I like to match words. It’s my jam. I also liked to match fruit and vegetables when I was a kid and imagine them getting married.. like avocados and mangoes (same same but different colour), and carrot and parsnip (which actually taste delicious when mashed together). So it’s serendipitous that I am now part of the Digital Smoothie mix. Below, I have come up with five C’s that are the ingredients for an inclusive strategy. They work in a circle, which is also a C, so it makes it easy to remember!
Taking a journey of self discovery leads to our WHY and our purpose, and reveals our own unconscious bias and privilege of power. This revelation ignites our passion and capability for change and empowers us to challenge our beliefs. By connecting with our stories we can confront our unconscious bias, challenge our beliefs and make strategic changes towards more equity, diversity and inclusion. This strategy starts and ends with storytelling and communication.
Communication is the key to all strategies. We are humans. Since the beginning of humanity, we have used stories and storytelling to communicate and learn about each other, our history, and the world. Building an inclusive strategy starts with hearing stories and learning from each other.
Ask questions and listen. What are your employees WHY? Why do they work and do what they do? What are they passionate about? What barriers are in place that hinder their success?
Understanding your employees WHY will reveal similarities, differences, limiting beliefs, unconscious bias and hidden potential. Understanding our WHY and harnessing that potential leads to development and innovation.
For more on understanding your WHY Start with Why – Simon Sinek
Employees are more connected to their purpose They find more meaning in their work
They are more connected to the organisation They understand the brand story more effectively Employees discover their own unconscious bias They understand the need for structural change They are more open to change
Employees are more connected to each other They work more efficiently together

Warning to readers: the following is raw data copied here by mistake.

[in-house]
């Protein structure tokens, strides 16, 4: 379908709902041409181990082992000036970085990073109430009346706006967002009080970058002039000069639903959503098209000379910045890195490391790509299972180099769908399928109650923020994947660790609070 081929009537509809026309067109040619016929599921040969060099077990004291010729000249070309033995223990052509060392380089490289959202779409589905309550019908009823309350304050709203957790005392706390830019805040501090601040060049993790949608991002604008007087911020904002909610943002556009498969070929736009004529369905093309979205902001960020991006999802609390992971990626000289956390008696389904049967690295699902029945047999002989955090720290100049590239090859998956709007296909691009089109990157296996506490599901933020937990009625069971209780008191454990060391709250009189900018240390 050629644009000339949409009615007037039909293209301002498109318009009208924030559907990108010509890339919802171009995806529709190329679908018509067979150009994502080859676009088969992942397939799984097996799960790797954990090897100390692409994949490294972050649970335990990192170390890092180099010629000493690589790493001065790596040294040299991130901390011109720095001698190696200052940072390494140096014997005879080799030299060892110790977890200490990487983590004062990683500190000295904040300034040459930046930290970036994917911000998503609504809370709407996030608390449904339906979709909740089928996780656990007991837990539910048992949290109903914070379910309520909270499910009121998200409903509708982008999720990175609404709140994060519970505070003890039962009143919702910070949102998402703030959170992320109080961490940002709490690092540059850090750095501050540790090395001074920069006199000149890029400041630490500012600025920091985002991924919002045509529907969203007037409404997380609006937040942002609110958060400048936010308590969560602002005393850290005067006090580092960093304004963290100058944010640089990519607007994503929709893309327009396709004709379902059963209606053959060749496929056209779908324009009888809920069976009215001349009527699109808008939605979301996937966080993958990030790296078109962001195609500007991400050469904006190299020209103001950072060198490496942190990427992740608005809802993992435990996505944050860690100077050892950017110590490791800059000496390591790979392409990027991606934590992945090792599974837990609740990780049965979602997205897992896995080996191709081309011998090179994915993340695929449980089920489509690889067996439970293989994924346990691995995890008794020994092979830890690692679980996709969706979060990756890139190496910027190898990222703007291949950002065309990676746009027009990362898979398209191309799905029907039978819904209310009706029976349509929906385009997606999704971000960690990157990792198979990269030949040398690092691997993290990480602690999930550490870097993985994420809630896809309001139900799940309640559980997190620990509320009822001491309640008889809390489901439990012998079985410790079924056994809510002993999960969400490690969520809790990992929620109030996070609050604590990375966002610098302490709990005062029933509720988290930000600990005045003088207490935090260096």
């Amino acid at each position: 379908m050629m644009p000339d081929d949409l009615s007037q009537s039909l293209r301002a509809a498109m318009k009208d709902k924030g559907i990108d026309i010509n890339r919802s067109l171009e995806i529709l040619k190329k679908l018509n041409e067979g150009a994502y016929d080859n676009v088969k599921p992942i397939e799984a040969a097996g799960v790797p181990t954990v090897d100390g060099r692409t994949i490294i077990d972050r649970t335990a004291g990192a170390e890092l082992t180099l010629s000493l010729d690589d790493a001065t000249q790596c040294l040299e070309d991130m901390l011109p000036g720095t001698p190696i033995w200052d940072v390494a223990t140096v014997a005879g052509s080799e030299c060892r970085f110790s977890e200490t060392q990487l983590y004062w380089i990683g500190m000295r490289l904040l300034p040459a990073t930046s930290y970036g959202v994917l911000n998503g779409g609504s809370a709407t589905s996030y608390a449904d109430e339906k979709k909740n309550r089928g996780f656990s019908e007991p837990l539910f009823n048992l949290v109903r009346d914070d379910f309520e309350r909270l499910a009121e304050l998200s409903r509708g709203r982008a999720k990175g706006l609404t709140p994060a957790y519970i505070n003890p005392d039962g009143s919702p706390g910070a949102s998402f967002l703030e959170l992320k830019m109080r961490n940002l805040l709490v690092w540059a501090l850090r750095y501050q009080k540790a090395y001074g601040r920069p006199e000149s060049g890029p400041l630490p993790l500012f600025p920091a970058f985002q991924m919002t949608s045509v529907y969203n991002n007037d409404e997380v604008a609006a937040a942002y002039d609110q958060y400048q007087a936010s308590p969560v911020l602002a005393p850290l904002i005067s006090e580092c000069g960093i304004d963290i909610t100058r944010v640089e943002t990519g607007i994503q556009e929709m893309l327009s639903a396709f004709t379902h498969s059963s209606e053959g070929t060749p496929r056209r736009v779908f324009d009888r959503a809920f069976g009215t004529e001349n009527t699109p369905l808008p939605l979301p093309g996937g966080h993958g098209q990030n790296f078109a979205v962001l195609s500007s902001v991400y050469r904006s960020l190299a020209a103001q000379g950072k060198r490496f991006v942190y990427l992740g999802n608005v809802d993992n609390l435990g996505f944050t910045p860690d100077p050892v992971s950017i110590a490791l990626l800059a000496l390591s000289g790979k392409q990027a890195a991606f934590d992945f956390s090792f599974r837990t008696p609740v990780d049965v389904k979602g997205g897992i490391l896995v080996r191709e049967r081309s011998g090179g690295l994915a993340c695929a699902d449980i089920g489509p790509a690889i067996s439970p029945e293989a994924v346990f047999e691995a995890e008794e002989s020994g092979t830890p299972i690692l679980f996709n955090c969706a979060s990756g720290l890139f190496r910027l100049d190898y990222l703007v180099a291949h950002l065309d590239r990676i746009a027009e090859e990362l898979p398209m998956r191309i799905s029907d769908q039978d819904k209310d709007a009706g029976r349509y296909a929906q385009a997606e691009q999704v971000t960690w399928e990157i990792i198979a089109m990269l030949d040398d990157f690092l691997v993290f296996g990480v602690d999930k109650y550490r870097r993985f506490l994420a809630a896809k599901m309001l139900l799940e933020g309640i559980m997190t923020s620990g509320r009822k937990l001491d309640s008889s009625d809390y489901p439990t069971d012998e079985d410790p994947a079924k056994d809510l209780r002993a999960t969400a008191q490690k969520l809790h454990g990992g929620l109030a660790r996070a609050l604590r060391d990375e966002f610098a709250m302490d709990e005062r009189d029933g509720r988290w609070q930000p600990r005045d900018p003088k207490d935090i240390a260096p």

Workplace culture improves
Employee retention improves
Self discovery and connecting to your WHY needs to happen from the top down. As business leaders, part of building an inclusive strategy for your organisation is understanding your own WHY and purpose. Businesses need to evolve to grow and progress. The only way to achieve this is to be open and willing to confront your own unconscious bias and limiting beliefs that lead to prejudice and discrimination. If upper management are unwilling to challenge and change their own unconscious bias and limiting beliefs then middle management needs will not be met. Middle managers will struggle to listen to their team’s needs, obstacles and barriers, if their own needs, obstacles and barriers are not heard. This creates a toxic work culture that no strategy or new policy will be able to cure.
The benefits of diversity are proven. But being diverse does not mean you are inclusive. Inviting different perspectives, but refusing to hear them is pointless. Hearing different stories that challenge our biases and perceptions improves mental health and workplace culture which leads to development and innovation. The power of different perspectives is that they empower you to reach further understanding. Further understanding creates further connection and the ability to influence by recognising what others’ needs, wants and desires are.